Interviews Wednesday with GOP officials and strategists in several states found no panic or calls for Romney to crank up his criticisms of Rick Santorum to secure the nomination. But they expressed varying degrees of worry that Santorum's and Newt Gingrich's attacks on Romney are inflicting wounds that might not fully heal by Nov. 6.
"The shelf life is 48 hours for a lot of this," including small-bore disputes over policy differences, said Steve Lombardo, a veteran of many GOP campaigns.
"The bigger concern is the negatives the governor has built up on his unfavorable rating," Lombardo said, referring to impressions that Romney, the former Massachusetts governor, waffles on key principles and can't relate to working-class people. "Those can be harder to reverse," he said, and Romney would like to address them without potshots from his own party.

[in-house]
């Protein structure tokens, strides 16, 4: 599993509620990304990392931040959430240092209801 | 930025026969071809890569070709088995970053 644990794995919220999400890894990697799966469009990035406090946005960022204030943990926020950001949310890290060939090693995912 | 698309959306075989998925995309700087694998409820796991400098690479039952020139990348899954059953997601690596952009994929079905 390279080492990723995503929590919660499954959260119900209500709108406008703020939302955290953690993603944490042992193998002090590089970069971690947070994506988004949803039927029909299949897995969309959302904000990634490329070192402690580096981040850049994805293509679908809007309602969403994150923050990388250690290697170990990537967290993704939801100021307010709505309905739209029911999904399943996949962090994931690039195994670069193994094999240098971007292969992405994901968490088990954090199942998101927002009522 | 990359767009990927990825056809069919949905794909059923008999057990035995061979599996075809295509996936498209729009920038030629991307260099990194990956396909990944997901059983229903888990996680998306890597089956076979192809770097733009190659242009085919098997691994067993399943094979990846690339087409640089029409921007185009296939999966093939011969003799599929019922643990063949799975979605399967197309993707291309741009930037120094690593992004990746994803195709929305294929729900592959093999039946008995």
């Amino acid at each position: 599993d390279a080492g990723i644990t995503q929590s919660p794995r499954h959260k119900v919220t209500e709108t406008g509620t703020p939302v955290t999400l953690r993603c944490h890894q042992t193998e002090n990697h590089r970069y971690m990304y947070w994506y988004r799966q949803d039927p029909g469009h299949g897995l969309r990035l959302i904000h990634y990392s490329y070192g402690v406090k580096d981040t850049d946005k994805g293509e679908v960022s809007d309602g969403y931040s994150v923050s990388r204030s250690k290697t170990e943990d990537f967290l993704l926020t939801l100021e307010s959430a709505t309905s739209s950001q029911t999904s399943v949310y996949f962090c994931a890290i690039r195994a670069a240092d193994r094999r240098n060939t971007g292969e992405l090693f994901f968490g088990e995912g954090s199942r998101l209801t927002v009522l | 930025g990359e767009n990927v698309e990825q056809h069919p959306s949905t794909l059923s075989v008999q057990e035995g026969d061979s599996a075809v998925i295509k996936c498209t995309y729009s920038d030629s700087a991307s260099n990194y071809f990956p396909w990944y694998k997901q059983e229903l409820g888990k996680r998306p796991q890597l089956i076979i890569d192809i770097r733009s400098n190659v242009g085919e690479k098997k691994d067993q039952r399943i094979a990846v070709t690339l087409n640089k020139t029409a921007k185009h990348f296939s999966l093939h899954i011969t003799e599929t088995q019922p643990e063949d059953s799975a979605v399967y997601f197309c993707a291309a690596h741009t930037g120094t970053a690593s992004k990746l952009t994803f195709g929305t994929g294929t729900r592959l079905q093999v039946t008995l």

South Carolina Republican Chairman Chad Connelly is more upbeat. He says Romney won't suffer from a protracted nominating process.
"A longer, drawn-out primary engages people across the nation," Connelly said. He said Obama put the Rev. Jeremiah Wright controversy behind him because he dealt with it forcefully in the spring of 2008, months before the general election. The "swiftboat" attacks hit Democratic presidential nominee John Kerry much later in the 2004 election cycle, "and he never recovered," Connelly said.